Lawyer: Suriname promoter admits Braxton scam
PARAMARIBO, Suriname (AP) -- A concert promoter accused of trying to pass off a Las Vegas-based entertainer as six-time Grammy winner Toni Braxton has confessed to arranging the scheme in Suriname, his attorney said Thursday.
The promoter, Angel Ventura, told a judge he scammed people into paying up to $53 thinking they would hear the famous singer at a much-hyped show in this poor South American country more than two months ago, defense lawyer Lamure Latour told The Associated Press.
"He confessed in front of the investigating judge to the charges and said that he was aware of what he was doing," Latour said.
Prosecutor Duncan Nanhoe, who also heard the confession, stressed that Ventura's admission during questioning by Judge Ingrid Lakicharanhe did not necessarily clear Trina Johnson-Finn, 40, of attempting to pass herself off as the real Braxton, best known for the hit song "Un-break My Heart" and appearances on ABC's "Dancing With the Stars."
"Yes, Ventura confessed. But I don't think that his admission of guilt dismisses Johnson as a suspect," Nanhoe said.
The case heads to court May 26, when Johnson-Finn is scheduled to go on trial, charged with defrauding the nearly 3,000 people who bought tickets.
It was not immediately clear if Johnson-Finn, dubbed "Phony Toni" by local media, and Ventura would be tried together.
The Las Vegas woman's disastrous Feb. 28 performance prompted the disappointed crowd to jeer and pelt the stage with trash. She was rushed off the stage to a loud chorus of boos after she hit a sour note at the beginning of the second song.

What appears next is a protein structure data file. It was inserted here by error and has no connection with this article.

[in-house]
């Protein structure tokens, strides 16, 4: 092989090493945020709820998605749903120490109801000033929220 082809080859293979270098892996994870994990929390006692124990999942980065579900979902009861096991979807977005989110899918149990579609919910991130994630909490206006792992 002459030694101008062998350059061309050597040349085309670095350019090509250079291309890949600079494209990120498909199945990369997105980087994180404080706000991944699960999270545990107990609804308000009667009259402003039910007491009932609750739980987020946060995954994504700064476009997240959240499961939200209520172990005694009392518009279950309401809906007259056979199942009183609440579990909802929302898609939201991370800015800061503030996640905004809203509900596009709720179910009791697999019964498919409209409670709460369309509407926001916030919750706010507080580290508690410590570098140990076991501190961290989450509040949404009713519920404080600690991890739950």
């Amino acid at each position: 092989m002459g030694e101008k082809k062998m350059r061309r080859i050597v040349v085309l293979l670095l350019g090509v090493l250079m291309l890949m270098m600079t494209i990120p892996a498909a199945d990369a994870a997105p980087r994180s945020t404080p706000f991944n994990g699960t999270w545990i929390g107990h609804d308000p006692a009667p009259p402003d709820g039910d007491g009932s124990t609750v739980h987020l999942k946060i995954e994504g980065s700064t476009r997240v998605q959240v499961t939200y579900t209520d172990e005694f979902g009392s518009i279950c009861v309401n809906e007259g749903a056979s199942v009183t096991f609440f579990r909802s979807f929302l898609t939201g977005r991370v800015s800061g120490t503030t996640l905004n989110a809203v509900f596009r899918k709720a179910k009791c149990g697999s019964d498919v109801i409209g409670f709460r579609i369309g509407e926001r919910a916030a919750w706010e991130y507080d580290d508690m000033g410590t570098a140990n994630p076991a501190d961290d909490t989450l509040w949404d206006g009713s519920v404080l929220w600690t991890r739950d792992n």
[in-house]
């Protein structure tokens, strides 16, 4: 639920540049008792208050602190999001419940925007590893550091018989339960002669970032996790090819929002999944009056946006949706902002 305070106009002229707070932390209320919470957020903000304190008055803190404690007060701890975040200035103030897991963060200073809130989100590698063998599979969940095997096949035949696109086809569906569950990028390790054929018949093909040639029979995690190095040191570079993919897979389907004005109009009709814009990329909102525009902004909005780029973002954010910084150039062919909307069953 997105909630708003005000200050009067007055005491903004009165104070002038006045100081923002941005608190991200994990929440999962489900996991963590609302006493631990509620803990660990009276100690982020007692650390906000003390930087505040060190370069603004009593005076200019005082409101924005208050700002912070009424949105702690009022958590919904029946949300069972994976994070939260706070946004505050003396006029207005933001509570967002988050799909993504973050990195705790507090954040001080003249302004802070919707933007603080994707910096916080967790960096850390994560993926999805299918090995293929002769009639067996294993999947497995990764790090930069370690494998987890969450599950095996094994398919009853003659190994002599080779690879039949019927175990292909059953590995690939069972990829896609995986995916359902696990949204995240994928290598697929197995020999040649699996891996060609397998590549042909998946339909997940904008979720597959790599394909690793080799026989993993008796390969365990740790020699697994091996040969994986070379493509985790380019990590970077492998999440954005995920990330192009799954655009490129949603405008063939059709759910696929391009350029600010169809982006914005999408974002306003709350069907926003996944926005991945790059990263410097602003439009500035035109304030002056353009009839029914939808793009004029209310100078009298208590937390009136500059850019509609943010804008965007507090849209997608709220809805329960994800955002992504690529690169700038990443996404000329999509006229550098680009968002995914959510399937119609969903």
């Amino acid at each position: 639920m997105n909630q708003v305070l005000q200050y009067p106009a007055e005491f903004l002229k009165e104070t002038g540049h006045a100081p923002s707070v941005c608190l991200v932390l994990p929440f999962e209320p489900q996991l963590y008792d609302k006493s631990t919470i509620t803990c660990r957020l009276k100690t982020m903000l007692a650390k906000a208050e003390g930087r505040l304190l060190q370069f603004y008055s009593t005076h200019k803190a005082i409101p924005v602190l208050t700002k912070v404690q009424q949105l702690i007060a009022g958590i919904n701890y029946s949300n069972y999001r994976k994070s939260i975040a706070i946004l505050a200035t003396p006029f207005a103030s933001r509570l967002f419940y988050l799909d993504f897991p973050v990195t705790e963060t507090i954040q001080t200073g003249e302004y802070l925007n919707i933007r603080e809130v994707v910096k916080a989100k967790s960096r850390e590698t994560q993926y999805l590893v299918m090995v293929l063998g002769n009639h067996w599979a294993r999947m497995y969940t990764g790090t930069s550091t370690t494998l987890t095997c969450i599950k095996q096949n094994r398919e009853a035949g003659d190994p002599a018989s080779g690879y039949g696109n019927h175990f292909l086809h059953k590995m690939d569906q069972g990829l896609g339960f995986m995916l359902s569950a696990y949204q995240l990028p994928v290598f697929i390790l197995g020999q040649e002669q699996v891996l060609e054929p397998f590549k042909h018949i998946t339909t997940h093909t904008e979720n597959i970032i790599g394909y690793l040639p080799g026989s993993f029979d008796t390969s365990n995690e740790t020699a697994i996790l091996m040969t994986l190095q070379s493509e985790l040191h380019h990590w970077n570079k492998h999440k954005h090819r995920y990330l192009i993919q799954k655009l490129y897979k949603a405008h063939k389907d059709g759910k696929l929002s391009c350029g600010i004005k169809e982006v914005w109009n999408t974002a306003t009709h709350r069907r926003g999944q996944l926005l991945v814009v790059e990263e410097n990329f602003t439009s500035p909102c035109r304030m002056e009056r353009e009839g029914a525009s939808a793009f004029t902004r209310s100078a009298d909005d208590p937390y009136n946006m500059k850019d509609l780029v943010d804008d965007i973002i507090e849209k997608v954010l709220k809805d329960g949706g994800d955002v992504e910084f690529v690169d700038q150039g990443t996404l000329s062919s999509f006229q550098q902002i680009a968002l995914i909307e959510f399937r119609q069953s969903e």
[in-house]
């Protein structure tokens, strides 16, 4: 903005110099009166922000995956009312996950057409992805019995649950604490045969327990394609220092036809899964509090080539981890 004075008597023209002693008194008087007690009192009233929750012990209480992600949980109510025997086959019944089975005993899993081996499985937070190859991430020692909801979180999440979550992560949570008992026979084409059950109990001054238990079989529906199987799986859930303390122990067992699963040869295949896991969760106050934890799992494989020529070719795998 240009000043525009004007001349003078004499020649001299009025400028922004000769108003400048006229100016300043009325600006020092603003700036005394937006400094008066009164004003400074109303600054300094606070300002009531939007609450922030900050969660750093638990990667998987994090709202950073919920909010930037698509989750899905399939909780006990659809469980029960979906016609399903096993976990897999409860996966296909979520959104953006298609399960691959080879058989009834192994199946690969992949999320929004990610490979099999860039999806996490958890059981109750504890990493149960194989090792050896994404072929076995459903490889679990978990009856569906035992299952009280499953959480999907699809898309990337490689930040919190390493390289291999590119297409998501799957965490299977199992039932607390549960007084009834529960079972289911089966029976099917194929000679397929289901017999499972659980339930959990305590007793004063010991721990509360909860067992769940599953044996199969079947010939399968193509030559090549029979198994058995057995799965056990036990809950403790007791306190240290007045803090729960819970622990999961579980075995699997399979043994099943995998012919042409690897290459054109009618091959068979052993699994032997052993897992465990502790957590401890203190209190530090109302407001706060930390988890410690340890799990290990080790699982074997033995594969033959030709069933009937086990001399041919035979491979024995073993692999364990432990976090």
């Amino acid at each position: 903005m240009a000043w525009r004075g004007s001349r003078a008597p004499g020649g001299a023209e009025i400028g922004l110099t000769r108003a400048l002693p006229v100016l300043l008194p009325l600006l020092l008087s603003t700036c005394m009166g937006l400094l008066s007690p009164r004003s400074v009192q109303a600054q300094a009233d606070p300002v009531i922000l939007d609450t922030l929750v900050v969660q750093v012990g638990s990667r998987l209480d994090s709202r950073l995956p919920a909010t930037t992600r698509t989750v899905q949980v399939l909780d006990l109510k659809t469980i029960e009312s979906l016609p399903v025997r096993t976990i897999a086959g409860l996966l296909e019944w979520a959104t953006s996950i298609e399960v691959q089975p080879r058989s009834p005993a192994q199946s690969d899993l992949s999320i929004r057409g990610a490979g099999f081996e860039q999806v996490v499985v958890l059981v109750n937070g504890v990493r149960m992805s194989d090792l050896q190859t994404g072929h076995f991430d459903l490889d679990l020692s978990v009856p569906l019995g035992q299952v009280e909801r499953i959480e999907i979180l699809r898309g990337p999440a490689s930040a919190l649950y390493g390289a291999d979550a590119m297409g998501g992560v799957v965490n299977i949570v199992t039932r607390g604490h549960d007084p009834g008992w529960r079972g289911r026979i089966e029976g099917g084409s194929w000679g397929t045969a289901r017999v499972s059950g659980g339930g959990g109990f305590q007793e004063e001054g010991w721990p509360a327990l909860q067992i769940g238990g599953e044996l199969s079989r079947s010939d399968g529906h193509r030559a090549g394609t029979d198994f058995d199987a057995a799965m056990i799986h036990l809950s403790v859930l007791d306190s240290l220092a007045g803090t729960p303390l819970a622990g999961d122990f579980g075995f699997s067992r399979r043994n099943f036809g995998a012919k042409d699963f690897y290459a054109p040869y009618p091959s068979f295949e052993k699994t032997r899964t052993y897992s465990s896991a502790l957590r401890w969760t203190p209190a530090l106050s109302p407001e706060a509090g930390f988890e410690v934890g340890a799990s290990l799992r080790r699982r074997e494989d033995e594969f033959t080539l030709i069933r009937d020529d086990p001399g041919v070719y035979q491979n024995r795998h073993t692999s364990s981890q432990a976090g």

Her husband, Raymond Finn, says she has augmented her 20-year singing career by impersonating various stars as a "tribute artist." He said Ventura, without his wife's knowledge, aggressively promoted her as being the real Braxton for weeks. The show was the first time she had performed as a Braxton look-a-like, he said.
Finn, during a Thursday telephone interview from Washington, where he is getting U.S. politicians such as Senate Majority Leader Harry Reid and Rep. Shelley Berkley of Nevada involved in her case, said he was "ecstatic" that Ventura confessed but that Nanhoe's comments made clear his wife's ordeal in Suriname was far from over.
Finn also alleged that Ventura, who was arrested Monday in a bar in Paramaribo, the capital of this small former Dutch colony, pilfered the box office proceeds.
Meanwhile, police have detained Ventura's girlfriend, Signet Sampson. Investigators said she had gone into hiding immediately after the Paramaribo concert turned into a melee.
Supporters in Las Vegas have come to Johnson-Finn's defense, waging an Internet campaign on her behalf.
Associated Press writer David McFadden in San Juan, Puerto Rico, contributed to this report.
On the Net:
Free Trina Johnson-Finn site: http://freetrina.com
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